That was just the first loss of an ugly series in Minneapolis. The Tigers got shut out the next night and then committed four errors in the final game of the series to completely crater Tarik Skubal’s start.


On April 19, Barnhart and Alexander watched an easy popup fall between home plate and the mound, allowing the New York Yankees to score two runs. The bases were loaded with two outs, so the Tigers would have gotten out of that inning unscathed.

Instead, that error gave the Yankees a two-run lead and ultimately knocked Alexander out of the game after just one inning. Torkelson misplayed two foul popups later in the game, and the Tigers lost by two runs.

A throwing error by Candelario on April 13 sparked a six-run fourth inning for the Boston Red Sox, and the Tigers went on to lose 9-7.

Errors happen, but mishandled routine plays cost the Tigers at at least three games in a single month. That shouldn’t happen.

Detroit Tigers’ Miguel Cabrera sits in the dugout during the eighth inning of a baseball game against the Los Angeles Dodgers Saturday, April 30, 2022, in Los Angeles. (Copyright 2022 The Associated Press. All rights reserved.)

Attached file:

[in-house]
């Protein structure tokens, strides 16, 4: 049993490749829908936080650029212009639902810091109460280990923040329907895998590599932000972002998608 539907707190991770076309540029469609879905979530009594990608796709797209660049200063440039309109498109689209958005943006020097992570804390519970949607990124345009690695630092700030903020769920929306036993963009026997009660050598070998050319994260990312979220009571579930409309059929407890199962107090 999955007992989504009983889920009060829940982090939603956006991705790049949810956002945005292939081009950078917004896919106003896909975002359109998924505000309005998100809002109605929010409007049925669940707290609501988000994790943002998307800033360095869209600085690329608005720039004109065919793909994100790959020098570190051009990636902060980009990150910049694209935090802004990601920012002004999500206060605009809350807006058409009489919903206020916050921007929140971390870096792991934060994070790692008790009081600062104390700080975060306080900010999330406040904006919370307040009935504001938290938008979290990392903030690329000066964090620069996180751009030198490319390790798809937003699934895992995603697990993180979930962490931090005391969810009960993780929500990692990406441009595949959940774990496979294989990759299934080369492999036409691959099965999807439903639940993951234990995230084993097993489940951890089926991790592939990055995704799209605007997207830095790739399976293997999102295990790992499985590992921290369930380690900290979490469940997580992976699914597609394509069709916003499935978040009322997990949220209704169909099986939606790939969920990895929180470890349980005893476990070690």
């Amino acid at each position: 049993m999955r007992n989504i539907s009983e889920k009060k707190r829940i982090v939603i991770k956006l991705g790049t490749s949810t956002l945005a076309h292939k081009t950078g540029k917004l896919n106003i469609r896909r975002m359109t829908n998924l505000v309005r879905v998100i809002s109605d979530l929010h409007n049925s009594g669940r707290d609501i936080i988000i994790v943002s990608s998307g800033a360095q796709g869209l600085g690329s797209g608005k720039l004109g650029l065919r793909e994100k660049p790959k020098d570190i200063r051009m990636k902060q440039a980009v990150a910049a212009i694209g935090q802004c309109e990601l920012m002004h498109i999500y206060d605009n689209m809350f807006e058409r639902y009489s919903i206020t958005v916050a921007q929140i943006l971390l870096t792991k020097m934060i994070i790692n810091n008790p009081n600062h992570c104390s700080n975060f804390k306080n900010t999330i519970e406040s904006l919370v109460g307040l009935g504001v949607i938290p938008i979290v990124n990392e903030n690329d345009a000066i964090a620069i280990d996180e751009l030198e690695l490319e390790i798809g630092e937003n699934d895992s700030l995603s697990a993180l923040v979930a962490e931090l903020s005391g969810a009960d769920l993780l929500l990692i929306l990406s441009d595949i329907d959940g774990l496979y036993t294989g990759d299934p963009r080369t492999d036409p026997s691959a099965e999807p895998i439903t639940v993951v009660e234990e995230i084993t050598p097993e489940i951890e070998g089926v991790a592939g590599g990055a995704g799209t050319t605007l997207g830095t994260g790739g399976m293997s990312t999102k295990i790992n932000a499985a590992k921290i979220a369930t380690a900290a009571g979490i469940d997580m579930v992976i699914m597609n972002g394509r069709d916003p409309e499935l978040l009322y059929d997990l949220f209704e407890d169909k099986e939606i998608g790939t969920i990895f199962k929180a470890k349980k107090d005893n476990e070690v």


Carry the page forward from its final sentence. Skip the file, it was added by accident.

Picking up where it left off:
With Baez and Schoop up the middle and Barnhart behind the dish, the Tigers were supposed to be vastly improved defensively. Instead, the simple mistakes have been crippling.

Turning the tide

Again, it’s only May 3, and the Tigers have plenty of time to stop shooting themselves in the foot and start winning games. They had lost 18 of 21 last year when they suddenly ripped off nine wins in 11 games – a baseball season can turn around on a dime.


On the other hand, these struggles can’t last much longer. The Tigers aren’t good enough to erase a 10-game deficit and make the postseason, so if they want to have a serious chance to contend deep into the summer, they need to steady the ship – as soon as possible.

Not much can be done about the injuries, but established hitters need to break out of 20-game slumps, the defense has to make routine plays, and the starting rotation beyond Skubal needs to give the team a chance every night.

The 2022 Detroit Tigers’ season is far from over, but crunch time has arrived much earlier than anyone expected.

How worried are you?

Copyright 2022 by WDIV ClickOnDetroit – All rights reserved.